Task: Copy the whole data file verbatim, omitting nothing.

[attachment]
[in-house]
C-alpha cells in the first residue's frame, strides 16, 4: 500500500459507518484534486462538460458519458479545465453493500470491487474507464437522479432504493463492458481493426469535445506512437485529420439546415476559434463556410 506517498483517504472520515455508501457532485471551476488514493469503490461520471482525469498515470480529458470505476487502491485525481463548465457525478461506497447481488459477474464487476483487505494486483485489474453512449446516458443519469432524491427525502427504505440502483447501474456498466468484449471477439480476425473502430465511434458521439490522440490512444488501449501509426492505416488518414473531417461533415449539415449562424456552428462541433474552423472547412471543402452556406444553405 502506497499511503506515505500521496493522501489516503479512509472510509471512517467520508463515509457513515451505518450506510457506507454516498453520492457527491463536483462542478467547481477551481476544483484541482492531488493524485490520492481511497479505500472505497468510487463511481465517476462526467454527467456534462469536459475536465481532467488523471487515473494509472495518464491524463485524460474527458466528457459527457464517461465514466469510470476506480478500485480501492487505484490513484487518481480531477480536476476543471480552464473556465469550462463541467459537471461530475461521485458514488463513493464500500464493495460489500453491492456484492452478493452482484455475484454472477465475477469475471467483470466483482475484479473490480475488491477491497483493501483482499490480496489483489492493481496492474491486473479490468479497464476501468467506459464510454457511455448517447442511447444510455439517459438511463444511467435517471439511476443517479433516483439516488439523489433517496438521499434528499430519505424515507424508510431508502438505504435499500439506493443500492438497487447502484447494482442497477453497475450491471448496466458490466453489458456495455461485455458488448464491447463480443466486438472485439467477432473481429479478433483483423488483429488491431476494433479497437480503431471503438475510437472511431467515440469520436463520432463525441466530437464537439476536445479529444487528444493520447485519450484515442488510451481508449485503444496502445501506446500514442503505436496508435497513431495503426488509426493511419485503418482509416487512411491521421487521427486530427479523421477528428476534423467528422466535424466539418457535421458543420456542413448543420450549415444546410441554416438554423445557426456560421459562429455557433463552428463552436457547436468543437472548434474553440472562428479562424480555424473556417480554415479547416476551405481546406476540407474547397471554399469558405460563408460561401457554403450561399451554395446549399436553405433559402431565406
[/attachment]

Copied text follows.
[in-house]
C-alpha cells in the first residue's frame, strides 16, 4: 500500500459507518484534486462538460458519458479545465453493500470491487474507464437522479432504493463492458481493426469535445506512437485529420439546415476559434463556410 506517498483517504472520515455508501457532485471551476488514493469503490461520471482525469498515470480529458470505476487502491485525481463548465457525478461506497447481488459477474464487476483487505494486483485489474453512449446516458443519469432524491427525502427504505440502483447501474456498466468484449471477439480476425473502430465511434458521439490522440490512444488501449501509426492505416488518414473531417461533415449539415449562424456552428462541433474552423472547412471543402452556406444553405 502506497499511503506515505500521496493522501489516503479512509472510509471512517467520508463515509457513515451505518450506510457506507454516498453520492457527491463536483462542478467547481477551481476544483484541482492531488493524485490520492481511497479505500472505497468510487463511481465517476462526467454527467456534462469536459475536465481532467488523471487515473494509472495518464491524463485524460474527458466528457459527457464517461465514466469510470476506480478500485480501492487505484490513484487518481480531477480536476476543471480552464473556465469550462463541467459537471461530475461521485458514488463513493464500500464493495460489500453491492456484492452478493452482484455475484454472477465475477469475471467483470466483482475484479473490480475488491477491497483493501483482499490480496489483489492493481496492474491486473479490468479497464476501468467506459464510454457511455448517447442511447444510455439517459438511463444511467435517471439511476443517479433516483439516488439523489433517496438521499434528499430519505424515507424508510431508502438505504435499500439506493443500492438497487447502484447494482442497477453497475450491471448496466458490466453489458456495455461485455458488448464491447463480443466486438472485439467477432473481429479478433483483423488483429488491431476494433479497437480503431471503438475510437472511431467515440469520436463520432463525441466530437464537439476536445479529444487528444493520447485519450484515442488510451481508449485503444496502445501506446500514442503505436496508435497513431495503426488509426493511419485503418482509416487512411491521421487521427486530427479523421477528428476534423467528422466535424466539418457535421458543420456542413448543420450549415444546410441554416438554423445557426456560421459562429455557433463552428463552436457547436468543437472548434474553440472562428479562424480555424473556417480554415479547416476551405481546406476540407474547397471554399469558405460563408460561401457554403450561399451554395446549399436553405433559402431565406